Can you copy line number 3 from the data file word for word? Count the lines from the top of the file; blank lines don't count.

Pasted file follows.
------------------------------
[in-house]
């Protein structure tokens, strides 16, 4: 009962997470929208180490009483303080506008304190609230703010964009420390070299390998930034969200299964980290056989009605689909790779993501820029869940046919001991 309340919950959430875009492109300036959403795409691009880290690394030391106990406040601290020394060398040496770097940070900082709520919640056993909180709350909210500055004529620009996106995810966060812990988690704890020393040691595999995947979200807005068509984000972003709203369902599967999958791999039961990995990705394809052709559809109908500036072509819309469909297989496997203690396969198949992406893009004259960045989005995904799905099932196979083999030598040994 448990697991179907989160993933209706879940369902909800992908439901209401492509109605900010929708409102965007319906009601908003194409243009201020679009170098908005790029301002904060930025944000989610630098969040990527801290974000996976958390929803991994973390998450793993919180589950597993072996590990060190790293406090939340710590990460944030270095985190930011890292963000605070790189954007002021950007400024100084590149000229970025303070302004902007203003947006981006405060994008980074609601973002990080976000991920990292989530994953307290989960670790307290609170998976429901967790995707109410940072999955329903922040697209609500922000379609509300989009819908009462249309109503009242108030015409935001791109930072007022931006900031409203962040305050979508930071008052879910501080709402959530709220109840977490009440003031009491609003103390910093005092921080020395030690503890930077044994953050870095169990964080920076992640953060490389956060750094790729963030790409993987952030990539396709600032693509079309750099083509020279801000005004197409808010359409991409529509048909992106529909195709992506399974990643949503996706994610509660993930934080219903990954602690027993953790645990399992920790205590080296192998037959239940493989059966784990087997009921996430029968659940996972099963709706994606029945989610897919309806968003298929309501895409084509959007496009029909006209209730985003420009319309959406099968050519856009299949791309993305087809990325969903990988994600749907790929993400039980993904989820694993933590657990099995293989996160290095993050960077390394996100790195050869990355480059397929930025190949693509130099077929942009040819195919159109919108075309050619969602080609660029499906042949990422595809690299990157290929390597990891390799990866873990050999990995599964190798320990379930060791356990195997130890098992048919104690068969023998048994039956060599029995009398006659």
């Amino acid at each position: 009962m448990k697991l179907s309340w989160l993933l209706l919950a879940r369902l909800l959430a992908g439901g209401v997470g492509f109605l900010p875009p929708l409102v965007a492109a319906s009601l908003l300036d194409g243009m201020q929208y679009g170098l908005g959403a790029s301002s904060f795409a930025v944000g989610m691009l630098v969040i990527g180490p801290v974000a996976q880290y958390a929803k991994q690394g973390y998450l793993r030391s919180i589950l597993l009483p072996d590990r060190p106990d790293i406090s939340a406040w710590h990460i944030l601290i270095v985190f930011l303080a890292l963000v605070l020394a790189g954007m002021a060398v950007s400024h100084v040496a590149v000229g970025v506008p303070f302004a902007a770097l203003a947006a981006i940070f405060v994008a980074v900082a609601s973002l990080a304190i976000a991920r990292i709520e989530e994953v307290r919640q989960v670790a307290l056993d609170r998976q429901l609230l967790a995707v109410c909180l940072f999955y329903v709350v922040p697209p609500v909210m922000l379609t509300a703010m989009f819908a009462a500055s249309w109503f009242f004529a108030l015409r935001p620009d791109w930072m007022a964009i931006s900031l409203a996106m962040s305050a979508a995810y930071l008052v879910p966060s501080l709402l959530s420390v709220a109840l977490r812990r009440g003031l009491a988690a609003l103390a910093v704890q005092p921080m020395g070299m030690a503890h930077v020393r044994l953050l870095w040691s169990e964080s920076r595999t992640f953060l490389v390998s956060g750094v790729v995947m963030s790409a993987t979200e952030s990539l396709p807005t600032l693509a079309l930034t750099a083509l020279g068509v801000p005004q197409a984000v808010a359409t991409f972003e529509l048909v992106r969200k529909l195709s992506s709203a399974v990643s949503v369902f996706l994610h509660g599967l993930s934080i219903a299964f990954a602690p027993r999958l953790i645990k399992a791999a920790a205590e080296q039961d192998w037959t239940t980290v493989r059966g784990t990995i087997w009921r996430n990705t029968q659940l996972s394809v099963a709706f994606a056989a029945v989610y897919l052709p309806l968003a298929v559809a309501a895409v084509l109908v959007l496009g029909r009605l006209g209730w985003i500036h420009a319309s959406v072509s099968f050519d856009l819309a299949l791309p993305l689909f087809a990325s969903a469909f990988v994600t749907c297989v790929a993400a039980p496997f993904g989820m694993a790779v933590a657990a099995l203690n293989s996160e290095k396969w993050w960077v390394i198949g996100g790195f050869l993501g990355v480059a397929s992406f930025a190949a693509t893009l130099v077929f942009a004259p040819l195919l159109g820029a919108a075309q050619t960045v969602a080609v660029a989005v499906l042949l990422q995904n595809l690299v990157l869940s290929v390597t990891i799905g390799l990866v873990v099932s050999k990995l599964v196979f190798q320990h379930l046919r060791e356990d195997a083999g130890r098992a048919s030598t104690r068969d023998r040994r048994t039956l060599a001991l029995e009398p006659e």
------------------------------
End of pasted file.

């Amino acid at each position: 009962m448990k697991l179907s309340w989160l993933l209706l919950a879940r369902l909800l959430a992908g439901g209401v997470g492509f109605l900010p875009p929708l409102v965007a492109a319906s009601l908003l300036d194409g243009m201020q929208y679009g170098l908005g959403a790029s301002s904060f795409a930025v944000g989610m691009l630098v969040i990527g180490p801290v974000a996976q880290y958390a929803k991994q690394g973390y998450l793993r030391s919180i589950l597993l009483p072996d590990r060190p106990d790293i406090s939340a406040w710590h990460i944030l601290i270095v985190f930011l303080a890292l963000v605070l020394a790189g954007m002021a060398v950007s400024h100084v040496a590149v000229g970025v506008p303070f302004a902007a770097l203003a947006a981006i940070f405060v994008a980074v900082a609601s973002l990080a304190i976000a991920r990292i709520e989530e994953v307290r919640q989960v670790a307290l056993d609170r998976q429901l609230l967790a995707v109410c909180l940072f999955y329903v709350v922040p697209p609500v909210m922000l379609t509300a703010m989009f819908a009462a500055s249309w109503f009242f004529a108030l015409r935001p620009d791109w930072m007022a964009i931006s900031l409203a996106m962040s305050a979508a995810y930071l008052v879910p966060s501080l709402l959530s420390v709220a109840l977490r812990r009440g003031l009491a988690a609003l103390a910093v704890q005092p921080m020395g070299m030690a503890h930077v020393r044994l953050l870095w040691s169990e964080s920076r595999t992640f953060l490389v390998s956060g750094v790729v995947m963030s790409a993987t979200e952030s990539l396709p807005t600032l693509a079309l930034t750099a083509l020279g068509v801000p005004q197409a984000v808010a359409t991409f972003e529509l048909v992106r969200k529909l195709s992506s709203a399974v990643s949503v369902f996706l994610h509660g599967l993930s934080i219903a299964f990954a602690p027993r999958l953790i645990k399992a791999a920790a205590e080296q039961d192998w037959t239940t980290v493989r059966g784990t990995i087997w009921r996430n990705t029968q659940l996972s394809v099963a709706f994606a056989a029945v989610y897919l052709p309806l968003a298929v559809a309501a895409v084509l109908v959007l496009g029909r009605l006209g209730w985003i500036h420009a319309s959406v072509s099968f050519d856009l819309a299949l791309p993305l689909f087809a990325s969903a469909f990988v994600t749907c297989v790929a993400a039980p496997f993904g989820m694993a790779v933590a657990a099995l203690n293989s996160e290095k396969w993050w960077v390394i198949g996100g790195f050869l993501g990355v480059a397929s992406f930025a190949a693509t893009l130099v077929f942009a004259p040819l195919l159109g820029a919108a075309q050619t960045v969602a080609v660029a989005v499906l042949l990422q995904n595809l690299v990157l869940s290929v390597t990891i799905g390799l990866v873990v099932s050999k990995l599964v196979f190798q320990h379930l046919r060791e356990d195997a083999g130890r098992a048919s030598t104690r068969d023998r040994r048994t039956l060599a001991l029995e009398p006659e």